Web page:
- Compliance Program Guidance for Individual and Small Group Physician Practices ( September 25, 2000). This voluntary guidance document identifies four (4) areas of compliance risk for physicians: 1) proper coding and billing; 2) ensuring that services are reasonable and necessary; 3) proper documentation; and 4) avoiding improper inducements, kickbacks, and self-referrals. The OIG has focused its audits and investigations of physician practices in these four areas.
- Supplemental Compliance Program Guidance for Hospitals ( January 31, 2005).
- Hospital Discounts Offered to Patients Who Cannot Afford to Pay Their Hospital Bills (February 2004) and Special Advisory Bulletin re: Offering Gifts and Other Inducements to Beneficiaries (August 2002).
- OIG's Provider Self-Disclosure Protocol (October 30, 1998). This document sets forth protocol for making voluntary disclosures of program abuses and subsequent cooperation with the OIG.
- OIG Compliance Program Guidance for Pharmaceutical Manufacturers (April 2003. This guidance document is considered useful for the health industry, including hospitals and physicians.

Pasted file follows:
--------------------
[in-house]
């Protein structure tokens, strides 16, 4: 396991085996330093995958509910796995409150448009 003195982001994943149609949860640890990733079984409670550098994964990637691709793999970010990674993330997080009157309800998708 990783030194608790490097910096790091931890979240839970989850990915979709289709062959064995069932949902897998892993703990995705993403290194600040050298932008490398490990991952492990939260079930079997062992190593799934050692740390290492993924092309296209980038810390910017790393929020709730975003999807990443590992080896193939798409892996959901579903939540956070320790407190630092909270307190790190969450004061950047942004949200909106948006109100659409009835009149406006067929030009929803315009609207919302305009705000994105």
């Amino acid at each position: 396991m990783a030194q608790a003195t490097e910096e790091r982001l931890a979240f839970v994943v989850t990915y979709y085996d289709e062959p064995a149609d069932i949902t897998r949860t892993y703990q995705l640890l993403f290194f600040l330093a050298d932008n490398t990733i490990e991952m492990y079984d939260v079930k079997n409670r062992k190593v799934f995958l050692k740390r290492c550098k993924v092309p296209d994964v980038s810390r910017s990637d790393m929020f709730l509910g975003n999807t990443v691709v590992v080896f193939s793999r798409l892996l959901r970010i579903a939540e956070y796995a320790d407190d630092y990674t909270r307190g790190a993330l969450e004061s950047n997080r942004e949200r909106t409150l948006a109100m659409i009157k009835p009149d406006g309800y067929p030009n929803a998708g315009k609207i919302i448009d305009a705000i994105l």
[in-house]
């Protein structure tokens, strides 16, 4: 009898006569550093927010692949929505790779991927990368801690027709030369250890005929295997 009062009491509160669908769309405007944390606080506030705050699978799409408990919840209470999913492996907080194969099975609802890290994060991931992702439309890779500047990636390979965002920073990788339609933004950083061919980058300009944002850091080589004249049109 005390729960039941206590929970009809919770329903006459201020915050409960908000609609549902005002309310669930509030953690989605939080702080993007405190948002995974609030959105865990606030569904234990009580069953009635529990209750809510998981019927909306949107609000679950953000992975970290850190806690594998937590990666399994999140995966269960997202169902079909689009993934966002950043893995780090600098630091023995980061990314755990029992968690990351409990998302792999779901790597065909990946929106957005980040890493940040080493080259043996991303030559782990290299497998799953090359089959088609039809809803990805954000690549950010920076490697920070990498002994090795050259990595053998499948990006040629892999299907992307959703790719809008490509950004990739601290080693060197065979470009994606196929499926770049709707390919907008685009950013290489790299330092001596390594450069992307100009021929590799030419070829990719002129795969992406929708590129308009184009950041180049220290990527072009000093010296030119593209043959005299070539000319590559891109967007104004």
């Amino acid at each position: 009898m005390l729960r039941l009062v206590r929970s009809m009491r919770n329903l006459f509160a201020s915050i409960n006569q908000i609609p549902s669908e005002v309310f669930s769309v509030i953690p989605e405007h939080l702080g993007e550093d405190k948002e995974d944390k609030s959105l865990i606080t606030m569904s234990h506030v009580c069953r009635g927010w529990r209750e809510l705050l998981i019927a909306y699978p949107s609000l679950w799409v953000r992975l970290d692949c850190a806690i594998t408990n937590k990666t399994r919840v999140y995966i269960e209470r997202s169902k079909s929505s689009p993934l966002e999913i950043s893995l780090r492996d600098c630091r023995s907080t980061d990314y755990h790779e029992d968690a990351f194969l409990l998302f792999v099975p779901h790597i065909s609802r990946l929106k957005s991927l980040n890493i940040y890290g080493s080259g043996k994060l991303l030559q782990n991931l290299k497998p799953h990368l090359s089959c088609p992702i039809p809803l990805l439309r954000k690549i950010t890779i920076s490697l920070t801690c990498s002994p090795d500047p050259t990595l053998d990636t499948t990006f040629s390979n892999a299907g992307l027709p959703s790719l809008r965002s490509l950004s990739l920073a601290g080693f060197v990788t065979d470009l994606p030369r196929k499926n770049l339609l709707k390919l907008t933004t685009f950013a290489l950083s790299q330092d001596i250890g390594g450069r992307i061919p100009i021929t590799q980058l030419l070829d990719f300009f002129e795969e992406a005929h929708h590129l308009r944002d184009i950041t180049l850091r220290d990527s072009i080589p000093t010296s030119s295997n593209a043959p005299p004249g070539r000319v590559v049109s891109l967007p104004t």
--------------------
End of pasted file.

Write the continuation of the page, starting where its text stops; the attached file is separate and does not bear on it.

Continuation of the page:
- Fraud Alert re:Rental of Space in Physician Offices by Persons or Entities to Which Physicians Refer (February 2000).
- Fraud Alert re: Hospital Incentives to Referring Physicians (December 1994).
- Testimony of Lewis Morris, OIG Chief Counsel, before the House Ways and Means Subcommittee on Health re: Gainsharing ( October 7, 2005).
- OIG Advisory Opinion re: Proposed Hospital Subsidy of Physicians' Malpractice Insurance Costs ( January 6, 2005).
- Proposed SafeHarbor for Certain Electronic Prescribing Arrangements ( October 11, 2005).
- Proposed SafeHarbor for Federally Qualified Health Centers ( July 1, 2005).
- Fraud Alerts, Bulletins, and SafeHarbors.
To locate CMS resources, go to http://www.cms.hhs.gov/ and search the site.
- Proposed Exception under Stark for Certain Electronic Prescribing and Electronic Health Records Arrangements ( October 11, 2005).